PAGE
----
Myasthenia gravis

Myasthenia gravis is a long-term neuromuscular disease that leads to varying degrees of skeletal muscle weakness. The most affected muscles are those of the eyes and swallowing, it can result in double vision, drooping eyelids, trouble talking, trouble walking. Onset can be sudden; those affected have a large thymus or develop a thymoma. Myasthenia gravis is an autoimmune disease which results from antibodies that block or destroy nicotinic acetylcholine receptors at the junction between the nerve and muscle; this prevents nerve impulses from triggering muscle contractions. An inherited genetic defect in the neuromuscular junction results in a similar condition known as congenital myasthenia. Babies of mothers with myasthenia may have symptoms during their first few months of life, known as neonatal myasthenia. Diagnosis can be supported by blood tests for specific antibodies, the edrophonium test, or a nerve conduction study. Myasthenia gravis is treated with medications known as acetylcholinesterase inhibitors such as neostigmine and pyridostigmine.

Immunosuppressants, such as prednisone or azathioprine, may be used. The surgical removal of the thymus may improve symptoms in certain cases. Plasmapheresis and high dose intravenous immunoglobulin may be used during sudden flares of the condition. If the breathing muscles become weak, mechanical ventilation may be required. MG affects 50 to 200 per million people, it is newly diagnosed in three to 30 per million people each year. Diagnosis is becoming more common due to increased awareness, it most occurs in women under the age of 40 and in men over the age of 60. It is uncommon in children. With treatment, most of those affected lead normal lives and have a normal life expectancy; the word is from the Greek "mys" "muscle" and "astheneia" "weakness", the Latin "gravis" "serious". The initial, main symptom in MG is painless weakness of specific muscles, not fatigue; the muscle weakness becomes progressively worse during periods of physical activity and improves after periods of rest. The weakness and fatigue are worse toward the end of the day.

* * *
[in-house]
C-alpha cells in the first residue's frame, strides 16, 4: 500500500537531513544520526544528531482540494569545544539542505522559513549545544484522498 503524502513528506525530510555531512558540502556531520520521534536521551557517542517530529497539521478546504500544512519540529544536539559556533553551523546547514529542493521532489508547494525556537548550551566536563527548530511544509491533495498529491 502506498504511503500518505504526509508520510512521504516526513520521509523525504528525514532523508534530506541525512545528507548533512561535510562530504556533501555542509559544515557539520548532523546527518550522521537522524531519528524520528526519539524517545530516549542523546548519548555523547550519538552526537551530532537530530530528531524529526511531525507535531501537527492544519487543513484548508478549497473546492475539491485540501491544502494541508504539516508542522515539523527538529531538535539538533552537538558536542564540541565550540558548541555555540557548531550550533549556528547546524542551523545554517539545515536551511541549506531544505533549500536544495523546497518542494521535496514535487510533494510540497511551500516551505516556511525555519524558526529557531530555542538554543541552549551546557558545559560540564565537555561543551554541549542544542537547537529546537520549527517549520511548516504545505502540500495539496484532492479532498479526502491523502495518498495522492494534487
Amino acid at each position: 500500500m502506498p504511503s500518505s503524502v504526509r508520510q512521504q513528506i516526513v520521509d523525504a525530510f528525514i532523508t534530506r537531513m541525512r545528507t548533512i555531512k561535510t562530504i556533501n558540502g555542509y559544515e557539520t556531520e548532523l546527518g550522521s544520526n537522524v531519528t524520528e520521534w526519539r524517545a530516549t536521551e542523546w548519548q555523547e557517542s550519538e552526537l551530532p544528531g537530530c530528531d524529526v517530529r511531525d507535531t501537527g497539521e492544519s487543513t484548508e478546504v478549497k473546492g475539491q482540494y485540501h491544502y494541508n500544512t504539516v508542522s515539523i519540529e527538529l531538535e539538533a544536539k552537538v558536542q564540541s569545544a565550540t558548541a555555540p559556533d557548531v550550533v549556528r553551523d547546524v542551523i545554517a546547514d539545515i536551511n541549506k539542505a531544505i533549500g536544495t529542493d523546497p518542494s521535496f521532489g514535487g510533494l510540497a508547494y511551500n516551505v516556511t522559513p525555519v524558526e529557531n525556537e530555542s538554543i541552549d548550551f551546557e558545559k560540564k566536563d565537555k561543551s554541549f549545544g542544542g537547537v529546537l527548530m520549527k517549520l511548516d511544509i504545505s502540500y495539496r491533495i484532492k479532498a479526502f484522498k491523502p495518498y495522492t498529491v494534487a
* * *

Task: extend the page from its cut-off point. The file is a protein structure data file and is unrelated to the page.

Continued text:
MG starts with ocular weakness. In about two-thirds of individuals, the initial symptom of MG is related to the muscles around the eye. There may be eyelid double vision. Eye symptoms tend to get worse when watching television, reading, or driving in bright conditions; some affected individuals choose to wear sunglasses. The term "ocular myasthenia gravis" describes a subtype of MG where muscle weakness is confined to the eyes, i.e. extraocular muscles, levator palpebrae superioris, orbicularis oculi. This subtype evolves into generalized MG after a few years; the weakness of the muscles involved in swallowing may lead to swallowing difficulty. This means that some food may be left in the mouth after an attempt to swallow, or food and liquids may regurgitate into the nose rather than go down the throat. Weakness of the muscles that move the jaw may cause difficulty chewing. In individuals with MG, chewing tends to become more tiring when chewing fibrous foods. Difficulty in swallowing and speaking is the first symptom in about one-sixth of individuals.